Centennial Academy offering French in September

The high school exclusively focuses on helping students with learning disabilities overcome academic challenges



Over the past 20 years, Angela Burgos, head of school at Centennial Academy, has noticed that the requirements needed to graduate with a Secondary V diploma have increased considerably, making it even more difficult for students with learning disabilities to succeed academically.

This change, along with the high demand from French families, has motivated Burgos and her staff to begin offering courses in French beginning in September, 2017.

“We’ve had many French families come to us because they could not find an institution (private or public) that can properly serve their child, so now we’re glad to finally be able to help them,” Burgos says.

Centennial is the only private high school in the province of Quebec that exclusively focuses on helping students with learning disabilities master their challenges and graduate on time. Educators are trained to support kids who are faced with attention deficit disorders, dyslexia, language-based difficulties, high-functioning autism and more.

Burgos says they have created a structure that puts kids through the regular curriculum and will prepare them for college.

“Children with learning challenges don’t work well with adults who are inconsistent, so that’s why at Centennial we are consistent and persistent because our children need routine and predictability,” she explains.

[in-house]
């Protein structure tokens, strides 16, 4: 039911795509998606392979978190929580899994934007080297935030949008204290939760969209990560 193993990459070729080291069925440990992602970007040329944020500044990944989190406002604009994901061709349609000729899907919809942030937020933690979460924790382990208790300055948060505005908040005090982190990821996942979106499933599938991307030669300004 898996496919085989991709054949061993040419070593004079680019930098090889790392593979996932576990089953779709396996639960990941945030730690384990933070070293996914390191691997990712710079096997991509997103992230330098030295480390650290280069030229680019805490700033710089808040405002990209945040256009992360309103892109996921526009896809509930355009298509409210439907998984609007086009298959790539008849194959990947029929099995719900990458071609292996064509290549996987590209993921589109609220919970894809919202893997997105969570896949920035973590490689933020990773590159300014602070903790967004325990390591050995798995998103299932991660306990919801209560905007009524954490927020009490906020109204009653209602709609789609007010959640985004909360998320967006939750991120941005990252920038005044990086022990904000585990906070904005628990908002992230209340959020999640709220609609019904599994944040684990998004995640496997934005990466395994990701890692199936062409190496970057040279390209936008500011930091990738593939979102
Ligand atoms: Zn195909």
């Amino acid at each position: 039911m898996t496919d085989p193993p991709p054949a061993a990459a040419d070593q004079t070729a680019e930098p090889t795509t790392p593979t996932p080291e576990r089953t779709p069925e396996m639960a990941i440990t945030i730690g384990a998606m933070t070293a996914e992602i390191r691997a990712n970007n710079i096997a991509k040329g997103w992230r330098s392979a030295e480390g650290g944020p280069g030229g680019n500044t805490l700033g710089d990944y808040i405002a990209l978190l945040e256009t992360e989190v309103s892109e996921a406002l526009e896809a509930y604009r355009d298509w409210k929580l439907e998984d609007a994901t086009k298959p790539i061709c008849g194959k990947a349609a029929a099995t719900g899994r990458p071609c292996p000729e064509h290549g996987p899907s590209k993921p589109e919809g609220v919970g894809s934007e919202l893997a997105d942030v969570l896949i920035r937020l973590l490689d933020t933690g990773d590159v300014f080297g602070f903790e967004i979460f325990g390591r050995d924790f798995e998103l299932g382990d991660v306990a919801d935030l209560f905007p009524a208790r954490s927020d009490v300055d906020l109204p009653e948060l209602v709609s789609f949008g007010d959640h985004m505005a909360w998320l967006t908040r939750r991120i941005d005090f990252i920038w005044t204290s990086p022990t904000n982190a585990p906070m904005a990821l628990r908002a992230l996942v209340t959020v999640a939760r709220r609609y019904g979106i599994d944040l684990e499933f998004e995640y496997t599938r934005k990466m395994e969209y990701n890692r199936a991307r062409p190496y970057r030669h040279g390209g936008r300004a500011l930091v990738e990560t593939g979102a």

The curriculum is a universal design for learning based on research and the science behind how a child learns and gathers information.

“The teachers deliver clear instructions in a way that meets all the students’ needs, including visuals, breaking down key information, remaining organized, and giving students a way to revisit topics in case they need to repeat it,” Burgos says.

The approach works. Although 90 per cent of the students have significant learning difficulties, the school has maintained a 90 per cent graduation rate. In Quebec, the average graduation rate is just 74 per cent.

As a result of Burgos’ efforts, French-speaking students will now be able to benefit from Centennial’s successful approach — in their own language.

For more information, visit centennial.qc.ca

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